Recently, hundreds of people gathered in downtown Detroit to watch two cats fighting over a piece of meat. Individual participants painted themselves to represent respective cats, alcohol was in abundance, fights broke out, and endless dollars were spent on being able to witness this incredible display of sociality and achievement. By the time the blue-eyed calico cat had won, all felt much better about themselves, the calico, and the general state of the universe.
Of course, that never happened. What a ridiculous story. What kind of person would be so wasteful and so unproductive? And what kind of delusional person thinks that the peace of humanity is resolved by a cat they chose to identify with? But something similar did happen. Millions of Americans devoted hours to watch strangers throw, kick, run, and tackle each other for money. There was paraphernalia, alcohol and junk food, displays of aggression, and financial expenditure. As a result, people felt closer, more connected to aforesaid strangers, and temporarily more satisfied overall.
I should admit that the acting strangers used teamwork and strategy, and that those strangers have healthy diets and exercise routines. So I guess for them this was like playing violent Scrabble on a treadmill for money and fame. And I mustn’t forget that the sport involves physics, like everything else in the world. Social activities are also important for psychological health, catharsis, and the interconnectedness of society. The superiors of those strangers, the strangers, and the businesspeople involved are certainly satisfied with receiving your generous money and attention. The task at hand was performed with expertise and grace outdoors, so recreation and practiced skill were accomplished by somebody, ostensibly. At the very least, various kinds of people can find common ground in this odd subject.
But with all those great, isolated virtues aside, the epicenter of this cultural consumerist venture is competition. The goal for most is to win (though the slightly more philosophical ones will tell you it’s all about playing well). Competition is said to be a necessary element of society. Success and motivation are assumed to follow from surpassing others (and usually defeating them). Success (defined by winning) thus becomes non-existent in solitude (unless you are competing against yourself, which could be a symptom of a personality disorder or psychosis). So the existential purpose of the game is to feel subjectively good about a subjective success that is totally circular and un-existential. This relativism is also theologically inconsistent; it frames human competition as separate from Divine direction of the universe (which includes reward and punishment as well as greater purpose). If you know HaShem to be the Absolute, you don’t see your efforts as deterministic and your choices as truly independent. Choice is a complicated idea, but “hishtadlus” isn’t a valid excuse for believing that you’re the master of your future. Your success is determined by HaShem in accordance with your understanding of that truth and your private human efforts. If HaShem is the Master of Definitions, success is defined only by Him, and is likely more all-encompassing than whatever happens on the court or in your head. Sociality is necessary, competition is an incentive, but your testosterone is not a criterion of objectivity. Performing better than others at a particular task does not determine success; HaShem does.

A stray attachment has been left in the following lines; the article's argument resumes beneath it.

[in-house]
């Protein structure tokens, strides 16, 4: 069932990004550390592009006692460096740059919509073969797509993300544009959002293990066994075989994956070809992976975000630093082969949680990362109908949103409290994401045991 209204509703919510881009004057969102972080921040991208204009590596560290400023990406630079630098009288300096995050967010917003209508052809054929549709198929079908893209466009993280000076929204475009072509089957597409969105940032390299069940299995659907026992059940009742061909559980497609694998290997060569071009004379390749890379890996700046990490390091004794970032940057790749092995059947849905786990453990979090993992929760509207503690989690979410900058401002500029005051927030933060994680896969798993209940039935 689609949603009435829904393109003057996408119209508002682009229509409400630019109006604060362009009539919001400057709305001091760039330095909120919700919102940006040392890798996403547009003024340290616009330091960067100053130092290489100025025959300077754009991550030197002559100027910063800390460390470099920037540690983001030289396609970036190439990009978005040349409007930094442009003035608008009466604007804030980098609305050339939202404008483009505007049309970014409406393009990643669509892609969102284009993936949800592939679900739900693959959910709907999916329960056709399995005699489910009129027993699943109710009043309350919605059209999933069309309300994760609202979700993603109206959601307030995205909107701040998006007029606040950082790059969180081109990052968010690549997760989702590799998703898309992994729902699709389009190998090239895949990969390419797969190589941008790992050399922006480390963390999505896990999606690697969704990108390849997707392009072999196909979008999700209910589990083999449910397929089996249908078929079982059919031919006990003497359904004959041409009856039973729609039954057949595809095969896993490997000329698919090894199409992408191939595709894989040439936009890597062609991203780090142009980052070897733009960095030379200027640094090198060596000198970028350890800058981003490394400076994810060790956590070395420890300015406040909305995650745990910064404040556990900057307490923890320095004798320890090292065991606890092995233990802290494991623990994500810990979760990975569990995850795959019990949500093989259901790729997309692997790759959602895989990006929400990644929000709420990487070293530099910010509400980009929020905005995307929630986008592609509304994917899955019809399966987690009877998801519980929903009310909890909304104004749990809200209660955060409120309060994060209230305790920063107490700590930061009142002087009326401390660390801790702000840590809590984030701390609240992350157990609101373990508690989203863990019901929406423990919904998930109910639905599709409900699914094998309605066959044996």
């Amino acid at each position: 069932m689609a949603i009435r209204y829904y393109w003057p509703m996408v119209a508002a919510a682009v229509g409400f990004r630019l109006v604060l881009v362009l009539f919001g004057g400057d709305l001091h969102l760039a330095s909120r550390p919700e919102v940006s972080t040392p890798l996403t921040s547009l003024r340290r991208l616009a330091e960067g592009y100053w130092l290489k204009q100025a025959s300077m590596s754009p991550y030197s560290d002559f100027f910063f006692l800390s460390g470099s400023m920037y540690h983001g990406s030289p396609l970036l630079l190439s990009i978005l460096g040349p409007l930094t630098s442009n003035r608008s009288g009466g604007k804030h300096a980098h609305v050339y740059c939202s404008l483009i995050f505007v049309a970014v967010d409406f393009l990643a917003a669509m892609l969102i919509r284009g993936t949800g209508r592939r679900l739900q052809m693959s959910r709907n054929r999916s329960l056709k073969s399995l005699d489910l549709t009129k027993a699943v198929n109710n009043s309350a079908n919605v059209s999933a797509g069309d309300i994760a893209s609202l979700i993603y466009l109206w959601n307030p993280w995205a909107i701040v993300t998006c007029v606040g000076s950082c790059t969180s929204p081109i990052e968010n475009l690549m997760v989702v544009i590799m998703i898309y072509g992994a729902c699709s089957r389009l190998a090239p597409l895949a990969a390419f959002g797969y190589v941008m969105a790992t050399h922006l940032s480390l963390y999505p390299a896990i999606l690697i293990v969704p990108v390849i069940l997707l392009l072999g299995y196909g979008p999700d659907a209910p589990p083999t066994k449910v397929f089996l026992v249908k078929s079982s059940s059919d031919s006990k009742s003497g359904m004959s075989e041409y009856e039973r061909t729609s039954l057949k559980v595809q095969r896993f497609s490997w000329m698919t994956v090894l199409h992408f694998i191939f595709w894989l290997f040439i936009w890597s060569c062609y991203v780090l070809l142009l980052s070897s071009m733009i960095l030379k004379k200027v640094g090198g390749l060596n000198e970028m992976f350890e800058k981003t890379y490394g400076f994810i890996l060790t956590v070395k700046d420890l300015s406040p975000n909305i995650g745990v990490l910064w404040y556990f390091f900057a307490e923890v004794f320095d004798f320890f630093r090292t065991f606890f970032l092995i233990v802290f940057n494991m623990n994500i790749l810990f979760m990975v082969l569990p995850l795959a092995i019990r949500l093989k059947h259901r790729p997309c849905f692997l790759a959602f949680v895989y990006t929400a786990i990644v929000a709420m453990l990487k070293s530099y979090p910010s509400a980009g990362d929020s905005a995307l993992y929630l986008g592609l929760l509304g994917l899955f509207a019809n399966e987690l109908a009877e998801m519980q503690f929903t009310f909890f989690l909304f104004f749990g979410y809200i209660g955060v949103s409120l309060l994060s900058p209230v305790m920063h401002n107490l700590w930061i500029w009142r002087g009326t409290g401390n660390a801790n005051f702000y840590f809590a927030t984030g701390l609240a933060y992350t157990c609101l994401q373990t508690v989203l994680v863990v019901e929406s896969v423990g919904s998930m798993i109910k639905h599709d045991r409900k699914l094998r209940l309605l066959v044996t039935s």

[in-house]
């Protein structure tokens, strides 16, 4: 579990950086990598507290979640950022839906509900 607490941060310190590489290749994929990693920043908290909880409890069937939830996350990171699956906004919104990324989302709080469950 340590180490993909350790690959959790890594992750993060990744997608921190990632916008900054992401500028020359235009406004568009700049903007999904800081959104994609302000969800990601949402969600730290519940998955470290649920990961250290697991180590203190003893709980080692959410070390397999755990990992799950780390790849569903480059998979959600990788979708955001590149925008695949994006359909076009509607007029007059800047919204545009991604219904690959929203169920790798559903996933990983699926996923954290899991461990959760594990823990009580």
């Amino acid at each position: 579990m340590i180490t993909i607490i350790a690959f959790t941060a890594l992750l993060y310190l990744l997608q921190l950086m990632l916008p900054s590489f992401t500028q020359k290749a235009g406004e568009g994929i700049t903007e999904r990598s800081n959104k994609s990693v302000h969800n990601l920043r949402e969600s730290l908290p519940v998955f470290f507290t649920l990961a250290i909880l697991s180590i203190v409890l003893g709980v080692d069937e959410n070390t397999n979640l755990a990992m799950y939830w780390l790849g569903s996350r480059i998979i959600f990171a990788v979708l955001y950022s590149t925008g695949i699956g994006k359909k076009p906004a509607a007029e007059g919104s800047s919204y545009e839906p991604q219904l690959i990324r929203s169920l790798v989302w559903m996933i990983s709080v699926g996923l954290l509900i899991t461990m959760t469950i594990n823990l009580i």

Even if the goal is not competition, but rather “fun” (i.e. the good feeling you get from playing), that per se is not a fundamental value. If fun is not inherently good (i.e. healthy/productive), it cannot be an ultimate purpose. Enjoyment might be therapeutic, but even that needs to be isolated and tracked to a larger purpose. If you were to argue that there need not be a purpose to this activity (as they say, “Just do it”), such a proposition would contradict the objectively absolute truth that the world has a Creator who creates with the intention and knowledge that the Creation (i.e. you) will perform a directed task. If man has a central role in fulfilling the ultimate goal of Creation, it would be unimaginably silly to make exceptions for the sake of his own endorphin-release. And yes, everything you do must have purpose; that’s what it is to be a Jew. It’s a siman in Shulchan Aruch.
Find real happiness through fulfillment — not subjective competition. Be healthy, have meaningful relationships, use physics, and be strategic. But enough with competitive and entertainment sports. The words that are so commonly used in sports propaganda (e.g. determination, confidence, champion, victory, conquer, defeat etc.) are more suitable for a military campaign than a game. The really nice-sounding ones (e.g. integrity, achievement, goals, dream, faith, etc.) are just too vague to be as overgeneralized as they are. I too had an enjoyable and memorable childhood, but a holistic kind of maturity is probably healthy.
You could stone me if you want, but it won’t make you less emotionally dependent on a self-serving, consumerist, physically-obsessed Greco-Roman invention with which you’ve been indoctrinated since childhood. Objectivity is sweeter.